Building Buzz off the Runway


Chanel's Karl Lagerfeld acknowledges the audience at a Paris show earlier this year.

GUCCI HAS COME to dominate fashion season social media with its mix of pop culture and high fashion — like a new Mickey Mouse head handbag the brand unveiled here Monday. But rivals are rapidly ramping up their efforts to challenge Gucci's buzz-building crown.
 Gucci's Paris show demonstrated its conversation-starting savvy: A model walked the runway with a large white cockatoo named Kiki sitting on her shoulder. A photo of a denim jacket featuring a portrait of country singer Dolly Parton generated 140,000 likes on Instagram. And the brand's post of its Mickey Mouse bag — a hard plastic head that opens at the top — garnered more than 300,000 likes.
 Other brands are scrambling to catch up. This month, Calvin Klein gave Instagram followers a look behind-the-scenes at its New York show; a video of a preshow fitting for the rapper ASAP Rocky in New York generated 150,000 likes. In Paris earlier this year, Chanel and Louis Vuitton won millions of likes and comments with lavish sets: Chanel built a “forest” in the city's Grand Palais, while Louis Vuitton built a runway in the Louvre courtyard that resembled a spaceship.
 The brands are competing for more than just digital bragging rights. A brand that gains share of social-media buzz relative to competitors can expect a corresponding increase in market share over the next year, according to Tribe Dynamics, a San Francisco-based company that measures social-media engagement.
 Overall, brands typically earn 10 times more digital-media exposure — including buzz on social media as well as blog posts and traffic to their brands websites — during fashion week than they do in a normal month, says Michael Jaïs, chief executive of Launchmetrics, a social-media consulting firm for fashion brands. Fifteen minutes on the runway can create socialmedia buzz that lasts for months.
 Gucci's Paris buzz came on the heels of its February show in Milan, where the label lit up social media with a collection set in a mock operating room featuring models holding baby dragons and replicas of their own heads. The striking images helped Gucci rack up much more social-media engagement— counting mentions of the brand, likes and other factors — for the month than the next closest brand, French couture house Chanel, says Tribe, which ranks social performance.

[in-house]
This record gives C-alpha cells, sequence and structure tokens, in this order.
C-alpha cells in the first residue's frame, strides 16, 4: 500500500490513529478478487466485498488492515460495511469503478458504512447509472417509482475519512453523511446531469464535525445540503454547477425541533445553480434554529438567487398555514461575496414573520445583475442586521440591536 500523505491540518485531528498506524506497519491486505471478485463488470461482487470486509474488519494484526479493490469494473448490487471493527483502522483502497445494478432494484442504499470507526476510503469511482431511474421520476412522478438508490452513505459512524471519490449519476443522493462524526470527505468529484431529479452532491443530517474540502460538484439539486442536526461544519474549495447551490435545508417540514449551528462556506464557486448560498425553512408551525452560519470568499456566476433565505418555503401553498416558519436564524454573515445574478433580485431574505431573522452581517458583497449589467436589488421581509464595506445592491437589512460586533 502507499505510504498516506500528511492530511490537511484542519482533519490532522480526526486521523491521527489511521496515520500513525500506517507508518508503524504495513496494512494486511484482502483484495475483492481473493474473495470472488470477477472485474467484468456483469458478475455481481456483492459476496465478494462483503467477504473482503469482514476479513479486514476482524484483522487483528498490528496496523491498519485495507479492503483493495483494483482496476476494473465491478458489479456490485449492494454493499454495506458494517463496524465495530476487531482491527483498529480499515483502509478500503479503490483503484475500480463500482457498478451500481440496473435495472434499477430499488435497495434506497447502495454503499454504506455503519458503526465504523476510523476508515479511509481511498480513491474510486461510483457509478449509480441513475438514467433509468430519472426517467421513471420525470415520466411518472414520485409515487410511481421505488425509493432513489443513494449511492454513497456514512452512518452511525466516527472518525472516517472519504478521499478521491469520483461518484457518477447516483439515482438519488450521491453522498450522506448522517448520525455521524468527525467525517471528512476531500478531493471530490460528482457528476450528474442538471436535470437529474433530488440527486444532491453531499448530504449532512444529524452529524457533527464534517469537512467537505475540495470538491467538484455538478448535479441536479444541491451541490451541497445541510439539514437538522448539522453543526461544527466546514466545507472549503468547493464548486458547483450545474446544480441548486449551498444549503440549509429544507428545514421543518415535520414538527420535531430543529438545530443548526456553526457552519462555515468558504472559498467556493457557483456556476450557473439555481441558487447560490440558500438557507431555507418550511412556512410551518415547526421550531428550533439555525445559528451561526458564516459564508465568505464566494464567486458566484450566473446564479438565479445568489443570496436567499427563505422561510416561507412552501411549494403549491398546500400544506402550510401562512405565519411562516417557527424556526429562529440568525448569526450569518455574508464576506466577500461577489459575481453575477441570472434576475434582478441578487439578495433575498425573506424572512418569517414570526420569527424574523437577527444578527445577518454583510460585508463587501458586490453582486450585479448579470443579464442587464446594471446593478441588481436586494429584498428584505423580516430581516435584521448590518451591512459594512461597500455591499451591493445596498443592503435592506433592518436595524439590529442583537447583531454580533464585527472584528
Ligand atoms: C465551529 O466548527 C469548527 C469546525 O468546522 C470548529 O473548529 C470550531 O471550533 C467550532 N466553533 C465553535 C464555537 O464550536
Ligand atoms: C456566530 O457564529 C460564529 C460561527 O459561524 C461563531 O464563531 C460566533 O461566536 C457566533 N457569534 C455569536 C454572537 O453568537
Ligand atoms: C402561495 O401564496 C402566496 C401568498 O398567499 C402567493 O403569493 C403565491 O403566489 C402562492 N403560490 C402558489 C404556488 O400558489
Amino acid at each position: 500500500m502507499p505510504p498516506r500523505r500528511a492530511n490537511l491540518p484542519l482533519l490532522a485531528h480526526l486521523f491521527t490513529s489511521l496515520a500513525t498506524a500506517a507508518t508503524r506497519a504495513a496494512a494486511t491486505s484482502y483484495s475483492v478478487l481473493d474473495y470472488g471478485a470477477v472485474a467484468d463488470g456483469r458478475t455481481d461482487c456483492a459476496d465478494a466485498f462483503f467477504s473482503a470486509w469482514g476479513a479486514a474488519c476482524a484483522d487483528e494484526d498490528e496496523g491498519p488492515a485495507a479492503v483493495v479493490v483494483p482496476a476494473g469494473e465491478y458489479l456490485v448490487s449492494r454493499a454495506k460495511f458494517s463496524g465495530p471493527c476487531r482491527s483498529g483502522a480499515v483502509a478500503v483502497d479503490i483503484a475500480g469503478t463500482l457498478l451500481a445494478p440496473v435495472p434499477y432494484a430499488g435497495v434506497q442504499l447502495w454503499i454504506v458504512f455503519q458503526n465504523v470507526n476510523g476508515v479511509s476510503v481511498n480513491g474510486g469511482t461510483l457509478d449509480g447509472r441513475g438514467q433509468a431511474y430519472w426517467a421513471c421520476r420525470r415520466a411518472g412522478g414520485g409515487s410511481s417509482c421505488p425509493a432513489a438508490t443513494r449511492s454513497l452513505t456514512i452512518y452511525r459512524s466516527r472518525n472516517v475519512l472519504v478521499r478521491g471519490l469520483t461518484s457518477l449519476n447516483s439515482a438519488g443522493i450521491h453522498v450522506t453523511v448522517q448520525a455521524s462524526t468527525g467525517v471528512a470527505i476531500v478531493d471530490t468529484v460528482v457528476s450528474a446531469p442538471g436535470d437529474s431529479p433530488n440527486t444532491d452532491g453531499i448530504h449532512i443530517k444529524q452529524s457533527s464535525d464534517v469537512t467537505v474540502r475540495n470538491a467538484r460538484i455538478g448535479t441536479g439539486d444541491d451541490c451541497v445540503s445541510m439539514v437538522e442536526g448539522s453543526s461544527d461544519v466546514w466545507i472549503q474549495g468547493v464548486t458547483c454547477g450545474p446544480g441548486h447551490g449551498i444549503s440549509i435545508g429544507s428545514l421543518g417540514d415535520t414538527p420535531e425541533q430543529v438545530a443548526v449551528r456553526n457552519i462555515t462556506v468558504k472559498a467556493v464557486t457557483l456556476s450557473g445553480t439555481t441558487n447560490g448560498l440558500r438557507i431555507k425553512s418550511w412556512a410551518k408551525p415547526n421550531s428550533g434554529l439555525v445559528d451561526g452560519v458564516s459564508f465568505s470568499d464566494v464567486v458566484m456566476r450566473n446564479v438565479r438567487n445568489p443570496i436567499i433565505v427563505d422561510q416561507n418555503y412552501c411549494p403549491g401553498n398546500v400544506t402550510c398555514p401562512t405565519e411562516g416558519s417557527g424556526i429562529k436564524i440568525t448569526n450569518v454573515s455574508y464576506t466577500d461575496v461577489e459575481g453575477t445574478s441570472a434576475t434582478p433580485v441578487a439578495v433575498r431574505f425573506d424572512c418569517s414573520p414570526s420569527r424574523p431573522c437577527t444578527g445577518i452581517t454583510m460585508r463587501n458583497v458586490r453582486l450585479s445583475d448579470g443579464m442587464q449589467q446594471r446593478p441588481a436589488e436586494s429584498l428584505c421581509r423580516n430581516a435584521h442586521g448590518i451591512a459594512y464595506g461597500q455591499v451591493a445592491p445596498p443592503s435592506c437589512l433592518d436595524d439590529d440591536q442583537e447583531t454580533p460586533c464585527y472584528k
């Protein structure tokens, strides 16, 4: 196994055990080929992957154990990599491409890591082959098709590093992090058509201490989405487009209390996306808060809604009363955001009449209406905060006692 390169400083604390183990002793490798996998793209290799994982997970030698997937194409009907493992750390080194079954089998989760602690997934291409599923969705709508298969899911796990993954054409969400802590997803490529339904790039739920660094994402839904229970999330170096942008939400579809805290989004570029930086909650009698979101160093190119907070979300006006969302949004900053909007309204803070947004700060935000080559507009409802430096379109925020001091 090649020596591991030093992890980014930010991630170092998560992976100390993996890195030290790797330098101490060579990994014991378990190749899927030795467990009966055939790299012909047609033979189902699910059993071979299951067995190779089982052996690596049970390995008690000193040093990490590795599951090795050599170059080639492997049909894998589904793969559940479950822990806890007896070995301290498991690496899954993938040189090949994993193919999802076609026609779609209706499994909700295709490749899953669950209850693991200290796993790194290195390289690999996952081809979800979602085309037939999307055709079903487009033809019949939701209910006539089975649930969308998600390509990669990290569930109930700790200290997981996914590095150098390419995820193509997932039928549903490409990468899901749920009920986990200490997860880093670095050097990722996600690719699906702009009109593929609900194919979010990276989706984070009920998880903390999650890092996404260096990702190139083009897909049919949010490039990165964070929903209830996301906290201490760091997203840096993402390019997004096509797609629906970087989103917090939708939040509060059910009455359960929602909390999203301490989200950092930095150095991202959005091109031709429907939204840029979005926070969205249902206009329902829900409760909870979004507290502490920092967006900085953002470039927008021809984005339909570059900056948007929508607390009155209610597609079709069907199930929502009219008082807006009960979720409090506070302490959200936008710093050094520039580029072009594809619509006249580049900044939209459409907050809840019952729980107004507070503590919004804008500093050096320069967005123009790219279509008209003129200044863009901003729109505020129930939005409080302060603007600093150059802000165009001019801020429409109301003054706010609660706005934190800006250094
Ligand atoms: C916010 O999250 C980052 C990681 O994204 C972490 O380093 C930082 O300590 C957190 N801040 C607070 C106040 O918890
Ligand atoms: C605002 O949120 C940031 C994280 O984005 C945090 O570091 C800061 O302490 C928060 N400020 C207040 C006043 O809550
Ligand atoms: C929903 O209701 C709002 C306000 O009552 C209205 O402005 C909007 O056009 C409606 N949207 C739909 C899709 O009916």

Robert Triefus, Gucci's chief marketing officer, says the brand's social-media team carefully curates its accounts on Instagram, WeChat and other online platforms to amplify the shows. But he emphasizes that the point is to support the creative director Alessandro Michele's fashion, rather than guide it.
 Social-media analysts say that Gucci's use of the medium has helped fuel the brand's growth. Its revenue has doubled over the past three years, reaching €6.2 billion in 2017; Gucci is now the world's third-largest luxury fashion brand by sales after Louis Vuitton and Chanel.
 Gucci's spectacle is too much for some in the industry. “Fashion can't be a means to have the media talk about you,” said rival Italian designer Giorgio Armani. “We have to move and excite but without going overboard — it's too easy.”
 Many shoppers devour the images. Annemarie Beck, a 26-yearold who was recently browsing a Gucci store in Paris, watches shows on Instagram and Twitter. “I'm yearning for a pair of Gucci loafers or a Gucci belt,” she says.
 Chanel secured second place in Tribe's social-buzz rankings at fashion week earlier this year by transforming the interior of the Grand Palais in Paris. The catwalk was covered with leaves and models walked amid real trees. A video of the show posted to Chanel's Instagram account was viewed 1.5 million times. A photo of the forest just before doors to the venue opened was liked 250,000 times.
 A social-media splash during fashion week can be even more important for smaller brands that lack the resources to buy large amounts of traditional advertising.
 Balmain, the Parisian fashion house led by digitally-savvy designer Olivier Rousteing, gives followers behind-the-scenes looks at show preparations. Balmain is much smaller than the likes of Gucci and Chanel. But in March, a video posted by Mr. Rousteing to his Instagram account taking viewers backstage at the most recent Balmain show received more than 800,000 views.
 “Whenever Olivier thinks about the show, he's not thinking about the front row that's actually watching the show in the space,” said Txampi Diz, Balmain's chief marketing officer. “He's thinking about the bigger audience.”  

Gucci generated social media buzz at its recent Paris show, which featured a model walking the runway with a large white cockatoo named Kiki sitting on her shoulder, and new Mickey Mouse head handbag.  

BY MATTHEW DALTON

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